Resources for Researchers

The National Center for Health Statistics (NCHS) is a rich source of data for researchers, teachers, and students who want to perform data analysis. This page compiles key sources of information found on the NCHS website for those who are interested in analysis of NCHS data as well as documentation and methodology of NCHS data systems.

Resources

Accessing Data for Research

  • Public-use Data Files and Documentation
    Free, downloadable public-use data files are accessible from our FTP server. Users have access to data sets, documentation, and questionnaires from NCHS survey and data-collection systems. More documents can be downloaded directly from the particular survey or data-collection system website.
  • Data Linkage
    The NCHS Data Linkage Program is a great resource for researchers who want to examine the factors that influence disability, chronic disease, health care utilization, morbidity, and mortality. NCHS is currently linking various NCHS surveys with air-monitoring data from the Environmental Protection Agency; death certificate records from the National Death Index; Medicare enrollment and claims data from the Centers for Medicare & Medicaid Services; and retirement, survivor, and disability insurance and supplemental security income benefit data from the Social Security Administration.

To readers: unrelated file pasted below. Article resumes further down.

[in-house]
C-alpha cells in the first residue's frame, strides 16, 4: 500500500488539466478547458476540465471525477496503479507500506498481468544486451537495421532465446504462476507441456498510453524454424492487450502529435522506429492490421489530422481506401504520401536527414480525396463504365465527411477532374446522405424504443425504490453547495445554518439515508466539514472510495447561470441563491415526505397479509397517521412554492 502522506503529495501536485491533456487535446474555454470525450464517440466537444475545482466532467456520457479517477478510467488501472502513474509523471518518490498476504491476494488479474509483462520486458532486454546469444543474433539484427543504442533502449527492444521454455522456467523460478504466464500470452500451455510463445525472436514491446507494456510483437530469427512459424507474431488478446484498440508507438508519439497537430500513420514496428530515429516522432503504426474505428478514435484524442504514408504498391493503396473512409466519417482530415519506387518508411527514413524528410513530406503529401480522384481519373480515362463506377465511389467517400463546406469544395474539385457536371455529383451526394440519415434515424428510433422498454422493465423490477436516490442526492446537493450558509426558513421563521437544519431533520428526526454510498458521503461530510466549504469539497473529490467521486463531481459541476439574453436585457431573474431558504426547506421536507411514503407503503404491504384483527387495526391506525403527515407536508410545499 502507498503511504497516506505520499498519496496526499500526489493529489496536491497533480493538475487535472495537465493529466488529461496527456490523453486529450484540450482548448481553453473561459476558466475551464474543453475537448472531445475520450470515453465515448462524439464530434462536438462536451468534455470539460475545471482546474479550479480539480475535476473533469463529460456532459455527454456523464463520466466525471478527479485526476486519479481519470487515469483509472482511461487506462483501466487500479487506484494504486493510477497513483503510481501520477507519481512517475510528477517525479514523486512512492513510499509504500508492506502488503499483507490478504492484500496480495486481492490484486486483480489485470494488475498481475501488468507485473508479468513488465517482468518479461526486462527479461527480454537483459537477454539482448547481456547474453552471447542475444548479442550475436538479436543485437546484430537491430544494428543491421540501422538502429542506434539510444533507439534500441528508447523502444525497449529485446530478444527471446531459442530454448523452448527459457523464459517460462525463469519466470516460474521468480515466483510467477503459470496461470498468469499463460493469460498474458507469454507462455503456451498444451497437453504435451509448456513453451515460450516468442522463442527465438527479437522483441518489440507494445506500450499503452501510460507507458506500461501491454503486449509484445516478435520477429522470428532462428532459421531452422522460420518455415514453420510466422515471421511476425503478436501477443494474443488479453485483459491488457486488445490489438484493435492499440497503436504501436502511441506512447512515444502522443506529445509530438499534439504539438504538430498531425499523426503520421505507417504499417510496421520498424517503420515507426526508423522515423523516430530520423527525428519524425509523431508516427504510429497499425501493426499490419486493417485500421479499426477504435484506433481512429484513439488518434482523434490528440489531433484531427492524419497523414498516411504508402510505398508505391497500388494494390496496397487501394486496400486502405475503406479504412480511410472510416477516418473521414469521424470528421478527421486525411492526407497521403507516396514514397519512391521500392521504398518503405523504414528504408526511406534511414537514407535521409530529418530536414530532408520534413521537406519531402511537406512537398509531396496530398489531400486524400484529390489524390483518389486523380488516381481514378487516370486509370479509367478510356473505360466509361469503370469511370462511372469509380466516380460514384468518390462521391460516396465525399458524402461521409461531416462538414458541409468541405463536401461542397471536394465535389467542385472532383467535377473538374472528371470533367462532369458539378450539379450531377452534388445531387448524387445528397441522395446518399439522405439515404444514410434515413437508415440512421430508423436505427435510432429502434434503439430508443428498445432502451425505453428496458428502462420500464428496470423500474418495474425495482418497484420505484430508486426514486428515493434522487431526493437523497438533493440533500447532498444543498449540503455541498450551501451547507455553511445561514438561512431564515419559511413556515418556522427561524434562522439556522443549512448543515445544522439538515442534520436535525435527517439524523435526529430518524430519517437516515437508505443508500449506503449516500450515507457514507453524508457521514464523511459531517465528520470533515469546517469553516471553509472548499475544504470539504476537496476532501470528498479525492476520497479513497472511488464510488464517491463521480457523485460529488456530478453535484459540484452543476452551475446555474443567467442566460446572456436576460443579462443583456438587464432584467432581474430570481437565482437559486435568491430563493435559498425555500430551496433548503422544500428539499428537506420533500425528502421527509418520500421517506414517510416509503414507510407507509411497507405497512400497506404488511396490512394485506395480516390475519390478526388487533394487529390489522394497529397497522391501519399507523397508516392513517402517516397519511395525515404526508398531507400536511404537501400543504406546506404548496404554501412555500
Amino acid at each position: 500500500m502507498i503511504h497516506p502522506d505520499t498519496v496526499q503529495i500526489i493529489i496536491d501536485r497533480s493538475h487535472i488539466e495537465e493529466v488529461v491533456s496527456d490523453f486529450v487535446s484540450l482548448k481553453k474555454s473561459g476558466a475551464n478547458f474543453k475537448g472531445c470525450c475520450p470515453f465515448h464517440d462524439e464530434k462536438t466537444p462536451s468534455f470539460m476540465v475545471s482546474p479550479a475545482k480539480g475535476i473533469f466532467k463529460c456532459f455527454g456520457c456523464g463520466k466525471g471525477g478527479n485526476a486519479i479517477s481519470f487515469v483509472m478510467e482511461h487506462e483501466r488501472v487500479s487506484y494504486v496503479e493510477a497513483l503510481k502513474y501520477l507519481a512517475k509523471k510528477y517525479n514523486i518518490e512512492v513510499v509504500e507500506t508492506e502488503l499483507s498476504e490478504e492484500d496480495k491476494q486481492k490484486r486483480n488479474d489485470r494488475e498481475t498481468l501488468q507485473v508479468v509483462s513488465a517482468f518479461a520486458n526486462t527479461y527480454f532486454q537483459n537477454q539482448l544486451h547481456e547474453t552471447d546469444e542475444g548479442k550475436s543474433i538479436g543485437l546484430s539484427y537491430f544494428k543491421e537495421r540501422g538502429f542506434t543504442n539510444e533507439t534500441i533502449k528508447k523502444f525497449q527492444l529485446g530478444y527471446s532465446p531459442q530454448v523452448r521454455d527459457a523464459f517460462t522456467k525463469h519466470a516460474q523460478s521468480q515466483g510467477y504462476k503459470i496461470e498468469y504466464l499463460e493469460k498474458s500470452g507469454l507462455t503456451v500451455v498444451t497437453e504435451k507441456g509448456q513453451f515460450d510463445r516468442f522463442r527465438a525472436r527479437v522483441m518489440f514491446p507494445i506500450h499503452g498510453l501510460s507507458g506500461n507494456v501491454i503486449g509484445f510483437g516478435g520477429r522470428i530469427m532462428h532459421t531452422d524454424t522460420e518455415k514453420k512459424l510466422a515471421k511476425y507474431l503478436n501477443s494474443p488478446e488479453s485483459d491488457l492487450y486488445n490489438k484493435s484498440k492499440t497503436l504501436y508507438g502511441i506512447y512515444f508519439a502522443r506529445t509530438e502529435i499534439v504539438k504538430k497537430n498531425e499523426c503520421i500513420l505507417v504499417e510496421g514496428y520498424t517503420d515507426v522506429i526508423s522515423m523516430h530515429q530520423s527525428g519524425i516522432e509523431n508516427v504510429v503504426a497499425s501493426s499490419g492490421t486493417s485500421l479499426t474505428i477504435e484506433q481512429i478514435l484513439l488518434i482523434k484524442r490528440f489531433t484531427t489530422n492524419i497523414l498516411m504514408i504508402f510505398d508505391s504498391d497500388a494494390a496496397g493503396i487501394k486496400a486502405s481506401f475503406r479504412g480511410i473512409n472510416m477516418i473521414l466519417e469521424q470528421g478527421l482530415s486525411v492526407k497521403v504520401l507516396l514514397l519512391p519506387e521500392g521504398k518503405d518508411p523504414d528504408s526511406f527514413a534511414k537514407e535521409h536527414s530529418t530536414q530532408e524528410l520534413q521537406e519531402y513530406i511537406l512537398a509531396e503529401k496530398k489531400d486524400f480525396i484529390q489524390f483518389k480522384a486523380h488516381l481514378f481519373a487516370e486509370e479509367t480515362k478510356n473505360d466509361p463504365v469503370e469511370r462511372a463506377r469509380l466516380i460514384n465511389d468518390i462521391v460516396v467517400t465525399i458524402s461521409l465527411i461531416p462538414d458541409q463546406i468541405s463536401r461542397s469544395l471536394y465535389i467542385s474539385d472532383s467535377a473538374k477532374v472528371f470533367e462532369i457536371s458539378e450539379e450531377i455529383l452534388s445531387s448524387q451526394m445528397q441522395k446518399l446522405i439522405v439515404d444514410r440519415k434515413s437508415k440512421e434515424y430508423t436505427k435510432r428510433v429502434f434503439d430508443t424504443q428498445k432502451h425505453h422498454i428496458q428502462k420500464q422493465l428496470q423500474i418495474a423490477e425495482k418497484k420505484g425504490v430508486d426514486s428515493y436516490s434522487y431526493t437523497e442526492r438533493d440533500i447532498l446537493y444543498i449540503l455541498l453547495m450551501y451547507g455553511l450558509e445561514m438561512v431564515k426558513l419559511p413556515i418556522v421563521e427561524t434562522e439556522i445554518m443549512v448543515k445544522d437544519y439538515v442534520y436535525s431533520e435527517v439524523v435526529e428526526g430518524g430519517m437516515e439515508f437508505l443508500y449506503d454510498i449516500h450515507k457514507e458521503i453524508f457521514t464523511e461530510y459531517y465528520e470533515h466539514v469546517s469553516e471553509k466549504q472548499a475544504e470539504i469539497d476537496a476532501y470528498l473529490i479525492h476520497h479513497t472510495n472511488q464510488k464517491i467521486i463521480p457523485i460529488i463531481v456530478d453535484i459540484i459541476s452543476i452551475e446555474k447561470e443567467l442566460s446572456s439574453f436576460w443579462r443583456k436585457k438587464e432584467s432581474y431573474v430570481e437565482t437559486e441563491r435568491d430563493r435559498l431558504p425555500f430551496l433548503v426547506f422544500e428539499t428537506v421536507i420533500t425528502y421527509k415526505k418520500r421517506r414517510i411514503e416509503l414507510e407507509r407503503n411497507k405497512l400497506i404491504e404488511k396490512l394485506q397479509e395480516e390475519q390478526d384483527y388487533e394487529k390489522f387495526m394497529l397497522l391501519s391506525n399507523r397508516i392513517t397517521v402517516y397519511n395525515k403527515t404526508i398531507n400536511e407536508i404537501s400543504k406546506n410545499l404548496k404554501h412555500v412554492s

• National Death Index
    The National Death Index (NDI) is a computerized national database of death record information. Using records submitted by state vital statistics offices, NCHS established NDI as a resource to aid epidemiologists and other health and medical investigators with their mortality-related research. NDI is available to investigators solely for statistical purposes in medical and health research. Death records are added to the NDI file annually, approximately 12 months after the end of each calendar year.
  • Research Data Center
    The Research Data Center (RDC) provides secure access to Department of Health and Human Services  data for researchers comfortable using SAS or a similar statistical package to analyze standard data sets. In the past, users have included epidemiologists, economists, demographers, and health scientists. RDC is responsible for protecting the privacy of the survey respondents, study subjects, and institutions from which data are collected. Consequently, all researchers must submit a research proposal outlining their need for more sensitive data. The proposal helps RDC to identify potential risks of disclosure. Once the proposal is approved, RDC works with researchers to create a data file specific to the research questions. RDC cannot send the data set but offers several options for accessing the file.

 

Page last reviewed: November 6, 2015